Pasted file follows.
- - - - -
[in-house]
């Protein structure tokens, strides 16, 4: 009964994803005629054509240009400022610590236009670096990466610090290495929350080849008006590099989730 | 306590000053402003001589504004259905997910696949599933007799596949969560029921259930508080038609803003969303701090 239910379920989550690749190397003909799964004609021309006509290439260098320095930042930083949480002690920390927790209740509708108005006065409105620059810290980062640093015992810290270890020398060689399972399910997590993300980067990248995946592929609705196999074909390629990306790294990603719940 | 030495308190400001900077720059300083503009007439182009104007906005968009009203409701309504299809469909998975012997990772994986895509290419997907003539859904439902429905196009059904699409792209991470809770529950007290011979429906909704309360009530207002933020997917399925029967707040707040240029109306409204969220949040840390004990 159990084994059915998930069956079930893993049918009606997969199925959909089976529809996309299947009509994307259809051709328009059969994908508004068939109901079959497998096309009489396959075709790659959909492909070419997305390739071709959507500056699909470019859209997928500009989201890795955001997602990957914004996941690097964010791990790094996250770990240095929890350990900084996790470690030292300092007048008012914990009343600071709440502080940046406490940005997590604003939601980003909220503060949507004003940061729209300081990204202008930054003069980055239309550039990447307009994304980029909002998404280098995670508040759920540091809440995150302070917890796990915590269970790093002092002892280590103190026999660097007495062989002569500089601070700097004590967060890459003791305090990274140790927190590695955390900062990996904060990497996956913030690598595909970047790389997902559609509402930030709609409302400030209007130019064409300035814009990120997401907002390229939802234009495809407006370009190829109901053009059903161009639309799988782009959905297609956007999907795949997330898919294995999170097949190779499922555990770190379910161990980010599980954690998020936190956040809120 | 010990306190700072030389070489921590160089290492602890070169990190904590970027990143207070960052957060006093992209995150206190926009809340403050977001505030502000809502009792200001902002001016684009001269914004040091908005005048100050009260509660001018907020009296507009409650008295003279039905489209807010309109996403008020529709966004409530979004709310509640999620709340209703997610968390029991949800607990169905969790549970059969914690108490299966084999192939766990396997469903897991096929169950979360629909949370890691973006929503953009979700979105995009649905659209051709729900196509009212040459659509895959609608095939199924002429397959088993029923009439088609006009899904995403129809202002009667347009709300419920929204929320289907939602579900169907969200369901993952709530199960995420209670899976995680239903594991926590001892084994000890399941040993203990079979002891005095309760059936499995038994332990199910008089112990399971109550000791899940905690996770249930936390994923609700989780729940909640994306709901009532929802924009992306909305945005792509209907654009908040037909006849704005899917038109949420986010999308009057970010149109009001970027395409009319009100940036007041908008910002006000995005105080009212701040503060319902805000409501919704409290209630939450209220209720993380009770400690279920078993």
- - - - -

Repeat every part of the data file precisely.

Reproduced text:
[in-house]
């Protein structure tokens, strides 16, 4: 009964994803005629054509240009400022610590236009670096990466610090290495929350080849008006590099989730 | 306590000053402003001589504004259905997910696949599933007799596949969560029921259930508080038609803003969303701090 239910379920989550690749190397003909799964004609021309006509290439260098320095930042930083949480002690920390927790209740509708108005006065409105620059810290980062640093015992810290270890020398060689399972399910997590993300980067990248995946592929609705196999074909390629990306790294990603719940 | 030495308190400001900077720059300083503009007439182009104007906005968009009203409701309504299809469909998975012997990772994986895509290419997907003539859904439902429905196009059904699409792209991470809770529950007290011979429906909704309360009530207002933020997917399925029967707040707040240029109306409204969220949040840390004990 159990084994059915998930069956079930893993049918009606997969199925959909089976529809996309299947009509994307259809051709328009059969994908508004068939109901079959497998096309009489396959075709790659959909492909070419997305390739071709959507500056699909470019859209997928500009989201890795955001997602990957914004996941690097964010791990790094996250770990240095929890350990900084996790470690030292300092007048008012914990009343600071709440502080940046406490940005997590604003939601980003909220503060949507004003940061729209300081990204202008930054003069980055239309550039990447307009994304980029909002998404280098995670508040759920540091809440995150302070917890796990915590269970790093002092002892280590103190026999660097007495062989002569500089601070700097004590967060890459003791305090990274140790927190590695955390900062990996904060990497996956913030690598595909970047790389997902559609509402930030709609409302400030209007130019064409300035814009990120997401907002390229939802234009495809407006370009190829109901053009059903161009639309799988782009959905297609956007999907795949997330898919294995999170097949190779499922555990770190379910161990980010599980954690998020936190956040809120 | 010990306190700072030389070489921590160089290492602890070169990190904590970027990143207070960052957060006093992209995150206190926009809340403050977001505030502000809502009792200001902002001016684009001269914004040091908005005048100050009260509660001018907020009296507009409650008295003279039905489209807010309109996403008020529709966004409530979004709310509640999620709340209703997610968390029991949800607990169905969790549970059969914690108490299966084999192939766990396997469903897991096929169950979360629909949370890691973006929503953009979700979105995009649905659209051709729900196509009212040459659509895959609608095939199924002429397959088993029923009439088609006009899904995403129809202002009667347009709300419920929204929320289907939602579900169907969200369901993952709530199960995420209670899976995680239903594991926590001892084994000890399941040993203990079979002891005095309760059936499995038994332990199910008089112990399971109550000791899940905690996770249930936390994923609700989780729940909640994306709901009532929802924009992306909305945005792509209907654009908040037909006849704005899917038109949420986010999308009057970010149109009001970027395409009319009100940036007041908008910002006000995005105080009212701040503060319902805000409501919704409290209630939450209220209720993380009770400690279920078993």